Winners and Losers of Globalization
Globalization brought in a lot of changes, some negative and others positive. This is the reason why it is said that there are winners and losers of globalization; there are those that it changed for the better and others that it drove towards the path of poverty and desperation. It is generally believed that there are only two groups that emerged as the winners of globalization. These are the countries that were very rich or occupied the top spot in terms of the distribution of national and global income and those that were at the middle-level of emerging market economies like Indonesia, Brazil and China.
To date, it is still challenging to either confirm or reject these insights. However, a database of surveys conducted by the World Bank and other organization on households offer a clear picture on the winners and losers of globalization. From the statistics, we are able to get the clear view of the impacts of globalization in the past two decades, stretching from 1988 to 2008.
Based on the report by the World Bank, it is indicated that the top of the global income distribution are the ones that registered highly significant increases in per capita income. Closely following suit at are the emerging global middle class economies that comprise of more than one third of the population of the world. Within the period of the past two decades, the top 1% has seen their real income shoot upwards by more than 60%.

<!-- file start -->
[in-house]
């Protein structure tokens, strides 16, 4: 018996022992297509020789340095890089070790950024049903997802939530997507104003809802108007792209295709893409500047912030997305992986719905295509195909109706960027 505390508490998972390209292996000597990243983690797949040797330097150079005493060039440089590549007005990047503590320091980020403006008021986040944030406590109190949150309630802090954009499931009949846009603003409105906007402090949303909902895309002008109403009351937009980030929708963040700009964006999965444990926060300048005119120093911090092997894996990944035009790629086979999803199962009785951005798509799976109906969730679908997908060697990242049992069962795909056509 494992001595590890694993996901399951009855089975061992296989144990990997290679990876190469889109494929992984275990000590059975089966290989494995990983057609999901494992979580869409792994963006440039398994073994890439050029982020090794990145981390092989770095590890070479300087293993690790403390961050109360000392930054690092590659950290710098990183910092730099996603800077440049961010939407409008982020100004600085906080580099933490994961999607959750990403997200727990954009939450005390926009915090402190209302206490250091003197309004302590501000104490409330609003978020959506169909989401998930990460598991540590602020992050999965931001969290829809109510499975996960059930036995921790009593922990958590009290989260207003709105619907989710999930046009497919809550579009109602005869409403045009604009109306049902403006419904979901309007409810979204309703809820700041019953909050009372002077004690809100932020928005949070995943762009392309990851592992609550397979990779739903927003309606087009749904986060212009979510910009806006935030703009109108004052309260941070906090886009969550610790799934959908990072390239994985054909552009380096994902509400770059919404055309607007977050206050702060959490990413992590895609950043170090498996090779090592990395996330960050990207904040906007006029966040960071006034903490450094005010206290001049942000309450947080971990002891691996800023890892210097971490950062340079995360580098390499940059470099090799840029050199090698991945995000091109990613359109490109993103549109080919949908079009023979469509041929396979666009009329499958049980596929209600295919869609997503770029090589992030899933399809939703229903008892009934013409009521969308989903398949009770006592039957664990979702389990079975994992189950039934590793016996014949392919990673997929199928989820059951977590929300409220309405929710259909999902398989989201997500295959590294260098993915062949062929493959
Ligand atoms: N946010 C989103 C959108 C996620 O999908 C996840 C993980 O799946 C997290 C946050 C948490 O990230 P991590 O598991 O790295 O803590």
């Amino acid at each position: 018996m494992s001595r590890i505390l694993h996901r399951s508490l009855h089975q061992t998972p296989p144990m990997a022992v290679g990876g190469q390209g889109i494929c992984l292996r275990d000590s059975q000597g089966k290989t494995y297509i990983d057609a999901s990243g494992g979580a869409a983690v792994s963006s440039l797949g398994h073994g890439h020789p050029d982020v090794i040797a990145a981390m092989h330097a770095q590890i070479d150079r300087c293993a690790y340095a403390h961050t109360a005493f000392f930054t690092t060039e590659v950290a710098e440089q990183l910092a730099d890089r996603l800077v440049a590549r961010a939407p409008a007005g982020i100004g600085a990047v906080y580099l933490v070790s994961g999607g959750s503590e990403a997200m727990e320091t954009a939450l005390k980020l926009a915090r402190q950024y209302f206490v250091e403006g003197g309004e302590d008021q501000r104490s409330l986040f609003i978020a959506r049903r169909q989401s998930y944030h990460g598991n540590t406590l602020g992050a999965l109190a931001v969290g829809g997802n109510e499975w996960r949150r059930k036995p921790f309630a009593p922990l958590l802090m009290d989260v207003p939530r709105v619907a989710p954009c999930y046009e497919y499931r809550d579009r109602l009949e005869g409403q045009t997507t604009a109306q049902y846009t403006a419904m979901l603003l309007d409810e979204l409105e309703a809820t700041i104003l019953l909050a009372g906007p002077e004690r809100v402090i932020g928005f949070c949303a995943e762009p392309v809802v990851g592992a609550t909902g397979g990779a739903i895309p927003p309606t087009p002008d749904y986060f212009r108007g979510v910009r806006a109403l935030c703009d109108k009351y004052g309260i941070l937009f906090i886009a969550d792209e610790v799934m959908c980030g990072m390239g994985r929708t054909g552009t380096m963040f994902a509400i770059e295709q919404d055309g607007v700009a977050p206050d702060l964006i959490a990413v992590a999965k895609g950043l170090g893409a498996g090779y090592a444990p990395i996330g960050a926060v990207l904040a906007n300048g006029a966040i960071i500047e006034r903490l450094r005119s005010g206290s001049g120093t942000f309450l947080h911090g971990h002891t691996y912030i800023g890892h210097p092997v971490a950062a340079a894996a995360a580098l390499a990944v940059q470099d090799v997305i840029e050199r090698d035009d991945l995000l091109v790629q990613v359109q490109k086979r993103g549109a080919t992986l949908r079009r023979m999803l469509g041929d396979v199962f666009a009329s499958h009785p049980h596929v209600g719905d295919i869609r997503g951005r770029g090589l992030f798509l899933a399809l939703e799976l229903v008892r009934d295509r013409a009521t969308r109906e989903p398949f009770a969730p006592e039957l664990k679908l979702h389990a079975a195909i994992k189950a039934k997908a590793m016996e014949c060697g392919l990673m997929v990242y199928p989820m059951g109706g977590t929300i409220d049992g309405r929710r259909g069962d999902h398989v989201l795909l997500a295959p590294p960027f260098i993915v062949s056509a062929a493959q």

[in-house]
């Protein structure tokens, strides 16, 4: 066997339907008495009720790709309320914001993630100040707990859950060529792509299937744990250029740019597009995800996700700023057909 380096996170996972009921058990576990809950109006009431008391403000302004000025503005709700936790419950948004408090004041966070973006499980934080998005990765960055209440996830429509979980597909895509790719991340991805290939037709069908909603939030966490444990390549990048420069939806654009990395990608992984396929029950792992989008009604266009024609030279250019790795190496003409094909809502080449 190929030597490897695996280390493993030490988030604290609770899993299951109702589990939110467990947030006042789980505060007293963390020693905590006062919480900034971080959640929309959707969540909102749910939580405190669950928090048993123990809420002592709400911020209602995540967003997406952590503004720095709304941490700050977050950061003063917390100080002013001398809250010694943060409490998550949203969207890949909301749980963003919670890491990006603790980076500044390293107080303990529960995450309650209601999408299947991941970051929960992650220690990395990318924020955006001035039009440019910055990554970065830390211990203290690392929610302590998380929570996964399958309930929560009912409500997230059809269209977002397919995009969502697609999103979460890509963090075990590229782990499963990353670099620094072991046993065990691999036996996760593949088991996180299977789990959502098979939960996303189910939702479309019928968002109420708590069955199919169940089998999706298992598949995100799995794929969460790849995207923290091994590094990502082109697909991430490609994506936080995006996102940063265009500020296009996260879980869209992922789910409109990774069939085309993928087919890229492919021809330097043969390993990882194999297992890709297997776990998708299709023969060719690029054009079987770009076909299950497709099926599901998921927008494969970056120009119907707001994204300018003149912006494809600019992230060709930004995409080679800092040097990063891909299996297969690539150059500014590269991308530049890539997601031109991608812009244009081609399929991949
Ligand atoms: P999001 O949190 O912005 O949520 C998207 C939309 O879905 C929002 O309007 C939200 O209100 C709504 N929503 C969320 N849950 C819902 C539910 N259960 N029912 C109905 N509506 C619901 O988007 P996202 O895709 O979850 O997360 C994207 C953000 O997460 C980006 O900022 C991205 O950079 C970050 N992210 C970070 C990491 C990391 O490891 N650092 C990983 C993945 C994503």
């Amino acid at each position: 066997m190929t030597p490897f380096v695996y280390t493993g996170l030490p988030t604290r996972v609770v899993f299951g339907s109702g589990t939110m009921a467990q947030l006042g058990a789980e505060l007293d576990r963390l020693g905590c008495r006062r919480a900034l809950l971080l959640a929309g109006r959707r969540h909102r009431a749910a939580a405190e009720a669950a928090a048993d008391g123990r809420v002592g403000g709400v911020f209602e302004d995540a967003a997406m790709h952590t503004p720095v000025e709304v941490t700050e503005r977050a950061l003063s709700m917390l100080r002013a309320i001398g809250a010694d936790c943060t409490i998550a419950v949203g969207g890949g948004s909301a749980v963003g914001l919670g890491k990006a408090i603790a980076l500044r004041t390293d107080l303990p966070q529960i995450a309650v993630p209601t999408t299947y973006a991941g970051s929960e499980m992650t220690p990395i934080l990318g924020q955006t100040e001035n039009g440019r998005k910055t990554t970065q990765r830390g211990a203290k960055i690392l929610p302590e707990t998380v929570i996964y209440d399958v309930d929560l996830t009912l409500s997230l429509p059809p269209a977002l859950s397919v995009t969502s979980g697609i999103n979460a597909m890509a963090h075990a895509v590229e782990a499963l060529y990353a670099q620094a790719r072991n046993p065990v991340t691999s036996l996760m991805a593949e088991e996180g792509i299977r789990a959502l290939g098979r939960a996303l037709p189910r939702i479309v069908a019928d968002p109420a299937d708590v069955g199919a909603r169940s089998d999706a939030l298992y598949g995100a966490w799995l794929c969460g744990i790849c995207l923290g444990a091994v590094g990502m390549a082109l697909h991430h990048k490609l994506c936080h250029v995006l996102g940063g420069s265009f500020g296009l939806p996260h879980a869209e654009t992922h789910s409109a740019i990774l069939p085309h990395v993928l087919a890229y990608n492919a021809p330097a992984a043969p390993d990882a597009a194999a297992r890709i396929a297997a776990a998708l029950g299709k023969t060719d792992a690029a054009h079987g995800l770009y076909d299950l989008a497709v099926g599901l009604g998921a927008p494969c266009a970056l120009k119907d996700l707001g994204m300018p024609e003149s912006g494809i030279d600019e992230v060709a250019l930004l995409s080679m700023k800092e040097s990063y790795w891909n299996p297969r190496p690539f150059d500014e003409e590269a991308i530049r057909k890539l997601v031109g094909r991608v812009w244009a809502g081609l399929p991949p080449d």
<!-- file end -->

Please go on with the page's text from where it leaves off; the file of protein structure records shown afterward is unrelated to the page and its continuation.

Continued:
When trying to unearth the real winners and losers of globalization, it should be noted that there was an even greater increase by those sections of the global income distribution that occupied the median. These experienced a real increase of around 70% to 80% at the median.
Around the 50th and 60th percentile of global income distribution, is where we find some 40 million Indians, 270 million Chinese, 35 million Indonesians and 20 million Brazilians. Besides, there are also some Egyptians and Mexicans. These parts are occupied by people who in 2008 had annual per capita incomes ranging between 1,100 to 1,600 international dollars after tax. Even at the bottom third of the global income distribution table, we also find that significant improvements have been made with the incomes rising above 40% to about 60%.
The poorest 5% of the world’s population whose real incomes have only managed to move up by 16% can be termed as the losers. These are people whose real incomes within the two decades period only improved by single digits. In other words, they can be referred to as the global upper-middle class and include Communist nations, Latin America and the citizens of rich countries with immobile real incomes.
The winners of globalization are basically the elite transnational capitalist class who are mainly from the developed countries. Their economic interests are usually globally focused. The losers are the low qualified or unqualified who mainly operate in markets with little competition. It should be noted that even capitalists in developing nations are losers.
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